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Shadrach, Meshach, and Abednego, answered and said to the king, O Nebuchadnezzar, we are not careful to answer thee in this matter.  If it be so, our God whom we serve is able to deliver us from the burning fiery furnace, and he will deliver us out of thine hand, O king.  But if not, be it known unto thee, O king, that we will not serve thy gods, nor worship the golden image which thou hast set up.                         

Daniel 3:16-18

“I Never Promised You a Rose Garden” was the title of a popular book of a couple of decades ago.  It was about a persistent struggle of an emotionally troubled person to find health and wholeness.

It expresses also a profound, yet often frustrating, spiritual truth.  God doesn’t offer a life full of rainbows, garden blooms, thrilling mountain tops and ecstasy.  Faith is not grabbing the brass ring and signing up for the good life – in human popular terms.  Believers don’t get a corner on the stock market, or a pass on grief and hurt.

The biblical account of the expectation of the Hebrew children of their deliverance from the fiery furnace illustrates not simply their profound confidence in God, but that they were just as profoundly mistaken about how God would take care of them.  They insisted that God was ABLE and WOULD deliver them from the fiery furnace.  It was a bold, no hold barred, in-your-face, statement of confidence and assurance.

But appended to this affirmation – a sort of plea in the alternative, if you will – was that even if God didn’t deliver them – they would still not worship the idol.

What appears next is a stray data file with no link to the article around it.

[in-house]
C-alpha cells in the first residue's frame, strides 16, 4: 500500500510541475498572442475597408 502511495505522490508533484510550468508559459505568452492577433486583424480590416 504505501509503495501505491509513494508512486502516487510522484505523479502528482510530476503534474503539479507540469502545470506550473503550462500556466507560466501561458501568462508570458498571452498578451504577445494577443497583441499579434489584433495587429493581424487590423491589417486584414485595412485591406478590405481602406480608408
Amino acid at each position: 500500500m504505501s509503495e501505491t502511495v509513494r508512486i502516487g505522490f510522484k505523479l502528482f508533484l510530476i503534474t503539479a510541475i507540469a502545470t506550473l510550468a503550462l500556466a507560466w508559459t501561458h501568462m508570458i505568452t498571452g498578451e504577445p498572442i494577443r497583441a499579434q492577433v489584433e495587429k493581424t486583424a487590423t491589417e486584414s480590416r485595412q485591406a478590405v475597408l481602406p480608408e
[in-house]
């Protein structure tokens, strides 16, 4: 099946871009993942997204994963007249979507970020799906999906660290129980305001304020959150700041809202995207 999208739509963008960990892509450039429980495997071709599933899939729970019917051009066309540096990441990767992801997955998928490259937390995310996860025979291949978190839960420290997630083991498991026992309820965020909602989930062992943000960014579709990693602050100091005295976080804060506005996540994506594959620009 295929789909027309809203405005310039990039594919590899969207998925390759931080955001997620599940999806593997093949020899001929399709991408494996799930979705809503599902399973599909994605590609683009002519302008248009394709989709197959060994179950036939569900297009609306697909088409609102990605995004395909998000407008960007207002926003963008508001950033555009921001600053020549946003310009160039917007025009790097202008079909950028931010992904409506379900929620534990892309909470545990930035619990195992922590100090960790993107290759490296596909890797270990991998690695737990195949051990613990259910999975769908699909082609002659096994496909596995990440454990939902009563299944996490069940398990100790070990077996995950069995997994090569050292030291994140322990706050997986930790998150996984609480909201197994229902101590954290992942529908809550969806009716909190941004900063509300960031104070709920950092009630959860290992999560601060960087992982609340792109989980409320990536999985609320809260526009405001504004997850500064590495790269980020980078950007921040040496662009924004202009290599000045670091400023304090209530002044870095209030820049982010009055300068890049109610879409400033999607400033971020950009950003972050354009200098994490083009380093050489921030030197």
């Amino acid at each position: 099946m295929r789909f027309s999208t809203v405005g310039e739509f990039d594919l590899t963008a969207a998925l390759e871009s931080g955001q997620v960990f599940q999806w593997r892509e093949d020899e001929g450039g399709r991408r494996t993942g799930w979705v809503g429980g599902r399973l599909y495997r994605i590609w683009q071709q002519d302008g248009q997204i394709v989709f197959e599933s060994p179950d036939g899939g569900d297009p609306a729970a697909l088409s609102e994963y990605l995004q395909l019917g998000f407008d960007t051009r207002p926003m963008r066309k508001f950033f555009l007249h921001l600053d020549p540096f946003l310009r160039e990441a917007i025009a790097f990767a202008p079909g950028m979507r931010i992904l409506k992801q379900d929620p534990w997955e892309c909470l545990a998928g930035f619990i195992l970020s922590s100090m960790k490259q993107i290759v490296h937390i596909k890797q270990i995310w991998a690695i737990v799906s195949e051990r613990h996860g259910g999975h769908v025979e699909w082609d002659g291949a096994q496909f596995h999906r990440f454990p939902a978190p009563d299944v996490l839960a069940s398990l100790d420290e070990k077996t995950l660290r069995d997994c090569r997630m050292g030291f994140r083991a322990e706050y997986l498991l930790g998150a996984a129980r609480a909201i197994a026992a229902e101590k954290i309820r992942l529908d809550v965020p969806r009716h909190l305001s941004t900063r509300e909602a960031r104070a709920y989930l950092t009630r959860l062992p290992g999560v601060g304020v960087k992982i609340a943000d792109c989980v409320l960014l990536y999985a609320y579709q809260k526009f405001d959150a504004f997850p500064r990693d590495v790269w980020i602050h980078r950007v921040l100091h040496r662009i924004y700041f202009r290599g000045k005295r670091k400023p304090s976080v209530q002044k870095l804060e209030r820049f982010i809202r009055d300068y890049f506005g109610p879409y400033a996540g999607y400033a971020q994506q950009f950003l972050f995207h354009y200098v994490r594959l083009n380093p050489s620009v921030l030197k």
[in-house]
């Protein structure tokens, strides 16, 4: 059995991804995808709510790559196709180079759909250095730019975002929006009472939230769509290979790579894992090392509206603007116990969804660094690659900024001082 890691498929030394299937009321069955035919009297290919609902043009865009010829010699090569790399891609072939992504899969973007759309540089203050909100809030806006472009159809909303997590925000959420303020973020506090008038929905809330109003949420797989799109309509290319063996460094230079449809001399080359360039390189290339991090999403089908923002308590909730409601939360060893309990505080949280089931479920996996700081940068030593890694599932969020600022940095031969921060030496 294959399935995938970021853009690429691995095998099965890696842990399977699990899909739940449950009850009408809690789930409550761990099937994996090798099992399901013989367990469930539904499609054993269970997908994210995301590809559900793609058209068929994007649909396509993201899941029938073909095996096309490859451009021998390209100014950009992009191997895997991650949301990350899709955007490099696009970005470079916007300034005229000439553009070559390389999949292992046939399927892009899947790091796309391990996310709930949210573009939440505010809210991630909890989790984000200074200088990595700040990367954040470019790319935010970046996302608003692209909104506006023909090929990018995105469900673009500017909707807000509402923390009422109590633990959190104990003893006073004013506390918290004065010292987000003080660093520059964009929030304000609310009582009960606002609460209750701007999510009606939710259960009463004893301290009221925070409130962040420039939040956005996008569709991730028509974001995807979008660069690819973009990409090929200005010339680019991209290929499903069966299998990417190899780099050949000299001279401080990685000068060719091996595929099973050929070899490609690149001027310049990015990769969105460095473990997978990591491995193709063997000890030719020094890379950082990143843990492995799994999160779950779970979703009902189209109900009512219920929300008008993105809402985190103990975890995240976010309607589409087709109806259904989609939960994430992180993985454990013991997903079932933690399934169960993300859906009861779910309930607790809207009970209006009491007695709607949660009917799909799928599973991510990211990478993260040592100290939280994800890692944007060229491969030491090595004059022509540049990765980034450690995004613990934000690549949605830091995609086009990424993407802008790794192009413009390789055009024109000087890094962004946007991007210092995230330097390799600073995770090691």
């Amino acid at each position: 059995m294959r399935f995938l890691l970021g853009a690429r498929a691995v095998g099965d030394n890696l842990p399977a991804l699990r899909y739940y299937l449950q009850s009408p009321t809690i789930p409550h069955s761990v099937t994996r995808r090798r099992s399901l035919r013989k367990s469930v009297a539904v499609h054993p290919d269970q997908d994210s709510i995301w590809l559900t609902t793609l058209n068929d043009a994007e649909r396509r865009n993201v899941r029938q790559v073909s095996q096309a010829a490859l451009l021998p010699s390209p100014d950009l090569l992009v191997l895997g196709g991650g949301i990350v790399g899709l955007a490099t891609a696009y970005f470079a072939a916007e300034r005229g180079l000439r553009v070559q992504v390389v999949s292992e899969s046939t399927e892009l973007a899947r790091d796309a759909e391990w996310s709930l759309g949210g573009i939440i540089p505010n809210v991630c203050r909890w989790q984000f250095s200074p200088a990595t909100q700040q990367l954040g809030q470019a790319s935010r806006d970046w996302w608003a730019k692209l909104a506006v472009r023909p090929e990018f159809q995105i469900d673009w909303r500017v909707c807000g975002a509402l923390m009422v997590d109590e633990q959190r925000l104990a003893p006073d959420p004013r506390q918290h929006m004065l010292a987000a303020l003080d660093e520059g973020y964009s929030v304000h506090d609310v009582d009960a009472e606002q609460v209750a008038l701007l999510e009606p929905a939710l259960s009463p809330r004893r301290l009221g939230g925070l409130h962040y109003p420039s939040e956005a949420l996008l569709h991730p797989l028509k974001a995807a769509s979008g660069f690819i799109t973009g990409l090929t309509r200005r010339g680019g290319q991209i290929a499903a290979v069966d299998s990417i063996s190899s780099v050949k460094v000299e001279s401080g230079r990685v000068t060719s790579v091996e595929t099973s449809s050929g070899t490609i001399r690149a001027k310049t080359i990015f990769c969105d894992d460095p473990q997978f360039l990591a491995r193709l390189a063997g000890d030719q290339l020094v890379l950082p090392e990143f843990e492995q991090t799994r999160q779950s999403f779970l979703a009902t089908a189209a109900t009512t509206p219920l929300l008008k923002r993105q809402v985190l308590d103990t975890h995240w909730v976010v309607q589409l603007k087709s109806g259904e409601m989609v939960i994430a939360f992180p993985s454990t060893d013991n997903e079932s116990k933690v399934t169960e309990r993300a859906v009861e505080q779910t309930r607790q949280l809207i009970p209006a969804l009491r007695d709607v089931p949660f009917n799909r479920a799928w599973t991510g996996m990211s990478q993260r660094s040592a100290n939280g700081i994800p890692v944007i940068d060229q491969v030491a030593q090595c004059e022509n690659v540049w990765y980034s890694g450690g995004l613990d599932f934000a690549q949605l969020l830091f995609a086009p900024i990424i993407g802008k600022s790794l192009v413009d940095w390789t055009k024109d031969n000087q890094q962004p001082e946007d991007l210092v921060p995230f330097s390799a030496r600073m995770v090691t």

Indeed as it turns out, God did not help them avoid the fire, or escape the trial.  They didn’t get summary dismissal.  The whole outcome wasn’t as the faithful believers expected at all.

Instead of deliverance from the trials, God would do something for them in the furnace.  First, He would be with them, and second, He would use their faith as a witness to the unbelieving Nebuchadnezzar.

This is the experience of the church and faithful believers throughout history.  Russian believers, huddled in darkened basements or in the woods, Chinese Christians in their house churches, and persecuted believers today in many Muslim countries doubtless pray daily for deliverance from oppression, for freedom from prisons, for basic human rights.  But often their prayers seem unanswered.

Victims of tragic diseases pray for healing, spouses pray for a healed marriage, we pray for release for our children from addictions – and often we pray in great confidence, we pray believing – but our agendas for God’s deliverance are unfulfilled.

But in this biblical narrative is not only a truth about unanswered prayer, but a promise – that though we may not escape trials – He is there “in the midst.”  There is deliverance IN the furnace, even if none FROM the furnace.

In all these things we have complete victory through him who loved us.  For I am certain that . . . nothing in all creation can separate us from the love of God through Jesus Christ our Lord.  Romans 8:37-39

This eighth chapter of Romans, vv. 18-39 is a powerful witness about our own weakness and struggles, and all the things that will come upon us – trouble, hardship, spiritual powers, death – but in the end, we have the victory already secured for us.  Indeed in v. 26 Paul tells us that the very Holy Spirit prays for us with “groanings” when we, in our turmoil don’t even know how to pray.

Yes, in the world ye shall have tribulation, but God has won the victory. Step up to your fiery furnaces and Nebuchadnezzars with confidence.  “The battle belongs to the Lord.”

That is the substance of the promise – “I will never leave you nor forsake you,” This is His sure commitment.  But after that, no promised couch potato, retirement easy-going, living.  Ask Paul, Jacob, Jeremiah – or any of your mature Christian friends.

Lynn R. Buzzard

 

– This article comes from AI’s devotional for lawyers titled, “What Does the Lord Require of You?”

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